There was a time when John was photographer (he still is), while I was everything else. Following up Accounts Receivables was one of the responsibilities that I loathed, but I had no choice – there was nobody else to do the job.
One afternoon, I visited an ad agency because my persistent calls to their accounting department were not producing results.
At the lobby, I asked to see the head of their accounting. The receptionist called his local number, and then turned to tell me that he had left for the bank. I looked at my watch – I had an hour before banks closed, so I decided to wait.
Before the hour was up, he walked out into the lobby. I greeted him. He was shocked to see me, and turned to the receptionist to scold her. “You said she was on the phone,” he said in a very firm but toned-down voice, not meant for me to hear. Before she could say anything, I butted in and said, “Actually, I called earlier, but I decided to drop in, since banks are almost closing. I came to see you and I’ve just arrived.” Recovering, he said, “Come in,” and led me to his office. As I walked away from the lobby and into the inner offices, the receptionist and I exchanged knowing looks.
When I visited to collect a check a week later, she and I actually talked and laughed about that incident, but I chose not to confront the accountant with his attempt to elude me. I think I saved both the accountant and the receptionist from being embarrassed, and I saved myself an account.
Story No. 3: Not all difficult clients are worth saving.
I’d like to think that there are no difficult clients, only difficult situations, but I was much younger then, and was not patient or wise enough to know the difference.
In the 1970’s when we were still new in the business, I had a client who wanted us to reshoot the product shots that we did for him. I graciously agreed, trying to reassure him that we would reshoot at no extra charge, if he were not happy with our photography.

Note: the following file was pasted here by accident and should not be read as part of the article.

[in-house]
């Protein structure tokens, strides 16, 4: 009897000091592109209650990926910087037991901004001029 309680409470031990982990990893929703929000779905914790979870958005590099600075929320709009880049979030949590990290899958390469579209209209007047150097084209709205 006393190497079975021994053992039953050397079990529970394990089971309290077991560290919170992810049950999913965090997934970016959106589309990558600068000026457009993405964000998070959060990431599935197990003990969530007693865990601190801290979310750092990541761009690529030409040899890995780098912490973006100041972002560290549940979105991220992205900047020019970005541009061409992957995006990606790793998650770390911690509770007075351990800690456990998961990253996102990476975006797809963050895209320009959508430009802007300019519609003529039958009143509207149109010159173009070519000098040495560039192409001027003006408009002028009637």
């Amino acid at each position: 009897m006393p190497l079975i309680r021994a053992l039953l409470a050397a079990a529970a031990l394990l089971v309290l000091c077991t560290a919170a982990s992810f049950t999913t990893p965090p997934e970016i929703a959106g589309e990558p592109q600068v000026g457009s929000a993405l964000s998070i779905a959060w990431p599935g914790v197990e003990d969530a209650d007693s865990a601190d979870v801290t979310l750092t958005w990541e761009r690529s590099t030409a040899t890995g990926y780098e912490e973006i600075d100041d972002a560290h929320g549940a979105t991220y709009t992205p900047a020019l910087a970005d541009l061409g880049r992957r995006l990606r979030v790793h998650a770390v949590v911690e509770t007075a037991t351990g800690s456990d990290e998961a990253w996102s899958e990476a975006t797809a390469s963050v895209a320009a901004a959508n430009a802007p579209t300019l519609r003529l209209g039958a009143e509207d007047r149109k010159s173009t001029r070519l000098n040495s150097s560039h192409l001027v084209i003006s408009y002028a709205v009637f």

I proceeded to inquire what he didn’t like, and what he would like, and he just said, “I don’t know.” He added, “once I see the photos, then I can tell you if I liked it or not.”
Trying to persevere, I thought that I could get him to define what he wanted by going through a process of elimination. Holding one photo, I pointed at the elements one by one, and asked, “would you like this here,” or “how would you like this positioned,” or “would you like this to be more prominent?” but he refused to answer my questions.
“I will tell you if I liked it or not, when I see it,” he repeated.
“Would you like to be present when we do the shoot, and you can then decide at that moment?”
“No, I can only tell you when I see the photos.” (This was during our film days).
I gathered the prints, and told him, that we needed to know beforehand what he wanted us to do. “Sir, we are sorry that we can’t do your photography. Please give us a call when you can give us clear instructions as to what you want done.”
He never called, and we’ve never encountered him since.
Story No. 4: We all need to be respected.
Once we had a client who, in the middle of my meeting with him, was approached by his marketing manager. He was shown some materials, of which he obviously did not approve. As if forgetting that I was there, he scolded, berated and shouted at his manager.
I was very uncomfortable being physically in the middle of all this (we had nothing to do with the materials in question), so I stood to excuse myself, but he motioned me to sit down. As he continued to scold her, I couldn’t help but wish that I could tele-transport myself to somewhere else.
After they were finished, with me as their most-embarrassed audience, he proceeded to discuss photography with me as if nothing happened.
At my next visit, I delivered his orders – Duratrans for his store displays. Fortunately, he was happy with them.
I did not expect to see his marketing manager again, but she was there. I could not believe that she would still be there, and I could not make myself ask why she was.
Rightly or wrongly, I was not eager to service his business, and did not call on him again.